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Why we need to rethink 21st century economics and move towards a circular economy
By Hollie Ryan
Our current linear economy is focused on a take, make, use, and dispose model - and this is a big problem for the Earth’s limited resources.
Today we extract and use around 50% more natural resources than only 30 years ago, which is around 60 billion tonnes of raw material a year. With the global population predicted to reach 8.5 billion by 2030, a growing demand will continue to put pressure on Earth's limited resources. We cannot carry on this way.
An alternative model is the circular economy, one which aims is to keep resources in use for as long as possible by reusing, refurbishing, recycling and repairing, taking the maximum value from them whilst in use. This means that instead of disposing of finite resources, they will be kept within a cycle, preventing the further overuse of resources. This is vital for ensuring we stay within the limits of what the Earth is capable of sustaining in terms of human activity and use.
The Planetary Boundaries created by Johan Rockstrom is the idea that Earth has nine boundaries, crossing which could cause irreversible changes. We have already crossed the boundaries of climate change, loss of biosphere integrity, land-system change and altered biogeochemical cycles, which shows the pressing need to change the way we use the Earth's resources within the economic system.
Kate Raworth builds upon the Planetary Boundary model to create a one that focuses on a circular economy - she calls this Doughnut Economics. Twentieth-century economics has been focused on the idea of the discipline as a science - the idea of rational individuals - and so the human side has been lost. The focus has been on endless economic growth. Raworth believes that in the twenty-first century we need to focus on balancing our economy, meeting the needs of all within the means of the planet - thriving rather than growing.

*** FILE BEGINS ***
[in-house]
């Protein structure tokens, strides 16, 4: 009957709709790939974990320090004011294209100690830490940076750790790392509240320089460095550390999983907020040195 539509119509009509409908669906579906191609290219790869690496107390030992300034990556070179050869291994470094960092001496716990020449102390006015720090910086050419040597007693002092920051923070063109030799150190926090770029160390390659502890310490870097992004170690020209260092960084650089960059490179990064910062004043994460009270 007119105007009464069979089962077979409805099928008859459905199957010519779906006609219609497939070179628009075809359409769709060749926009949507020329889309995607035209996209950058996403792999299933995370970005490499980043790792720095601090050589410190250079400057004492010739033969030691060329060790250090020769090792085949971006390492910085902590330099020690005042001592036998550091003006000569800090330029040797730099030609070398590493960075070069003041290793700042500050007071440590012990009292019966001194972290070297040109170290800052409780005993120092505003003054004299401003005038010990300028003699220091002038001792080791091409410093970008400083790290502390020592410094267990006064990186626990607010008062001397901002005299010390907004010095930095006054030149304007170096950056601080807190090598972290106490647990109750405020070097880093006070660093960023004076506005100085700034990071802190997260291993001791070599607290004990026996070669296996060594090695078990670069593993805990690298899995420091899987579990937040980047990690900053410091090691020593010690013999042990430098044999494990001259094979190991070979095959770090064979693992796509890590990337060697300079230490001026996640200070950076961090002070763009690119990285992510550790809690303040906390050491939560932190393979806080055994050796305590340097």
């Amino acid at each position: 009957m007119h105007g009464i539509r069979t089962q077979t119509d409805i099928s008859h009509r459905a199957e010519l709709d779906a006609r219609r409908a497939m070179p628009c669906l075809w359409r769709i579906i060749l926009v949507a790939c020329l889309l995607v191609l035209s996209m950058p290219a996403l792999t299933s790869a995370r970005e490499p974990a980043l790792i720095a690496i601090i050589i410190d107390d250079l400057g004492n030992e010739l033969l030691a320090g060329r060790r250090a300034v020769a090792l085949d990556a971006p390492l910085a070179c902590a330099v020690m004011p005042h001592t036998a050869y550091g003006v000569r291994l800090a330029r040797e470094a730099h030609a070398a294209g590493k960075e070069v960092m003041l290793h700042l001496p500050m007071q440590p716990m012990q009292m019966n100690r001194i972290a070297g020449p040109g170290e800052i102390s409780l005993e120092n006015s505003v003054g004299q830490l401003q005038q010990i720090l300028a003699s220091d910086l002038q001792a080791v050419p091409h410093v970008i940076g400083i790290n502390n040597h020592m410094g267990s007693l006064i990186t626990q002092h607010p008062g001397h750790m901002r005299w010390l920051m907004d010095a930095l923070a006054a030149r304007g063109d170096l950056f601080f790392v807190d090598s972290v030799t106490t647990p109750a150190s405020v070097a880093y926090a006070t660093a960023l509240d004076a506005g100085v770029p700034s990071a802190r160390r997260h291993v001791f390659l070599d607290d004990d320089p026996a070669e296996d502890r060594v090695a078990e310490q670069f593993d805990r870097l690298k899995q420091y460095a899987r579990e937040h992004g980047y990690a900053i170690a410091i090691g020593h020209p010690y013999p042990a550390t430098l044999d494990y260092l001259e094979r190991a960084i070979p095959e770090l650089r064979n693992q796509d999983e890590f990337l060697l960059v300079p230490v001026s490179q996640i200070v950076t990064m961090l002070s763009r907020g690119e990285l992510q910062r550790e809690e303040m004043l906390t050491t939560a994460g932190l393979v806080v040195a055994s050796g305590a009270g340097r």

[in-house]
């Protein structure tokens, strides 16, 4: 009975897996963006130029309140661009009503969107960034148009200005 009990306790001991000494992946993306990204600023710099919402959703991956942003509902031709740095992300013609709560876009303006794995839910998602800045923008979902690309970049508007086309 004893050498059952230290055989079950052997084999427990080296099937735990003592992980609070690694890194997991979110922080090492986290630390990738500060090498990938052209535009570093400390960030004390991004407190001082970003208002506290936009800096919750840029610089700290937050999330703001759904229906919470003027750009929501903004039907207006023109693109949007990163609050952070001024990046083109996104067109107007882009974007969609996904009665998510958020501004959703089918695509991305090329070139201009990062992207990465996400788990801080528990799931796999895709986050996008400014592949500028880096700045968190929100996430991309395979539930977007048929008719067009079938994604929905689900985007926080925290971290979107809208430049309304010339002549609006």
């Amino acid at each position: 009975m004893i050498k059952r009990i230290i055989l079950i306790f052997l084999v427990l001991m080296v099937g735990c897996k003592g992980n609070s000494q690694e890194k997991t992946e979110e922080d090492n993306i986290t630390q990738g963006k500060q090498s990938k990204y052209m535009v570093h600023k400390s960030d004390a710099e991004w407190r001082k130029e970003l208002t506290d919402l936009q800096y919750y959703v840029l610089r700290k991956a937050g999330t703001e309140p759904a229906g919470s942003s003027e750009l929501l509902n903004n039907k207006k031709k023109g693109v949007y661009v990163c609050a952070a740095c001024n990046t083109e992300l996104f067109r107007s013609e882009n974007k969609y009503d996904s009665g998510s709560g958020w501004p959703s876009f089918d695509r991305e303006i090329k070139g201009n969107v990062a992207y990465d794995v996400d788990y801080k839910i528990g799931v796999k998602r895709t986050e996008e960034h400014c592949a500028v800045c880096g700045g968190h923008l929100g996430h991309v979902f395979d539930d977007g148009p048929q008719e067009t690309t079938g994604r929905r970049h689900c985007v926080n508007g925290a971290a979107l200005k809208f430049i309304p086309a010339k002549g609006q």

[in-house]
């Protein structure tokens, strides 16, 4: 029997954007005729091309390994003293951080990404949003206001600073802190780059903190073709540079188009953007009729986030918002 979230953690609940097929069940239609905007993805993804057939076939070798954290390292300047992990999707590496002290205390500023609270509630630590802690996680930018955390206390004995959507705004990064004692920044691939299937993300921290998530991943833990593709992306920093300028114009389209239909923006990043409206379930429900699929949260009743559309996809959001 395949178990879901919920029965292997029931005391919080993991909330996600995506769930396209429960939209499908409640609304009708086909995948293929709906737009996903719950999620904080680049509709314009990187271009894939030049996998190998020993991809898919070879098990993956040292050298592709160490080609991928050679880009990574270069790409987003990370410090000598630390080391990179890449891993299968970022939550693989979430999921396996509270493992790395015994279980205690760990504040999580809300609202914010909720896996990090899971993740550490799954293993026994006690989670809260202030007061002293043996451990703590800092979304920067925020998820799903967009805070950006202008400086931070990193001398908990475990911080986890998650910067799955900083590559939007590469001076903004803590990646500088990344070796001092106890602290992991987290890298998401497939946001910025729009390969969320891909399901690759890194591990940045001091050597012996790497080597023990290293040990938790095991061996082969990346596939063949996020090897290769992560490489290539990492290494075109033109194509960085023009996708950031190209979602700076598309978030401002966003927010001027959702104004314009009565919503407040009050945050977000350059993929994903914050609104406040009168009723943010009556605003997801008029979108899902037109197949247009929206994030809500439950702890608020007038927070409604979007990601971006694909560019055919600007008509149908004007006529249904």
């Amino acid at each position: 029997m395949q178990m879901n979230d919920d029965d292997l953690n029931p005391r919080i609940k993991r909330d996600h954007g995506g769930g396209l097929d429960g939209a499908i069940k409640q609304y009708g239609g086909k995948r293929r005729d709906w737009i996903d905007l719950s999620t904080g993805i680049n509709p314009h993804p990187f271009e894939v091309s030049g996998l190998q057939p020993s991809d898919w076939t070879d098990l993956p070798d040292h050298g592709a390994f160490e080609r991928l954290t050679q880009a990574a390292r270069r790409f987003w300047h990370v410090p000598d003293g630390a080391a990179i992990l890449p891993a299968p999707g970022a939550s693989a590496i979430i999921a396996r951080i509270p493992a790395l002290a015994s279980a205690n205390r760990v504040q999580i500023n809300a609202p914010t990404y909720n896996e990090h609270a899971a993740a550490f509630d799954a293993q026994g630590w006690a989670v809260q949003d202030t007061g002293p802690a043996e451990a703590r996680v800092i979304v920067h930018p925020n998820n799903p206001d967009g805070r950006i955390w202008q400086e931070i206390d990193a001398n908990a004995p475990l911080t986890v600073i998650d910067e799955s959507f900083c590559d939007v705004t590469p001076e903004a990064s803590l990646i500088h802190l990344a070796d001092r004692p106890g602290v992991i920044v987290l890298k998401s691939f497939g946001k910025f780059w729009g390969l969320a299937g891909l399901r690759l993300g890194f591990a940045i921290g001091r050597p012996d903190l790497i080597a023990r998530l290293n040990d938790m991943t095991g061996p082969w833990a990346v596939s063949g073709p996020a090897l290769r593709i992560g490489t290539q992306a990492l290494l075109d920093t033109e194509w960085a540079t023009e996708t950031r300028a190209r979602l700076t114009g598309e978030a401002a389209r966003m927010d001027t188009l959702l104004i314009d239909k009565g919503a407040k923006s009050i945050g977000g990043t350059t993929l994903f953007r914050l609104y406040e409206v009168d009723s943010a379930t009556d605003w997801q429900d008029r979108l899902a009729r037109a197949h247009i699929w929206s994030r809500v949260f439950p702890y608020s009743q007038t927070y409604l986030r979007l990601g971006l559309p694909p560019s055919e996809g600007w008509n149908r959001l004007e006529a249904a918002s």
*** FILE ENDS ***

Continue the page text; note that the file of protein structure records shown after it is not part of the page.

Within Raworth's model, the inner ring of the doughnut represents the sufficient social foundation, which provides humans with basic needs and human rights such as food, sanitation, shelter, healthcare and education. The hole in the middle represents a state of deprivation, while the outer ring represents Rockstrom's planetary boundaries; the doughnut itself, in between, is the safe and socially just space for humans to live in.
We need an economic model that focuses on staying within these limits, ensuring we use the planet’s resources sustainably but also equitably. The model Haworth provides makes it really clear that our current economy is a big problem if we are overusing critical resources, while there are a huge amount of people without basic needs being met.
Raworth believes that in order to change the way our economy works, we should not attack the current system. Rather, we should focus on creating a new one - the circular economy - which will eventually replace the current linear economy, and is already springing up within many businesses models and governments across the world.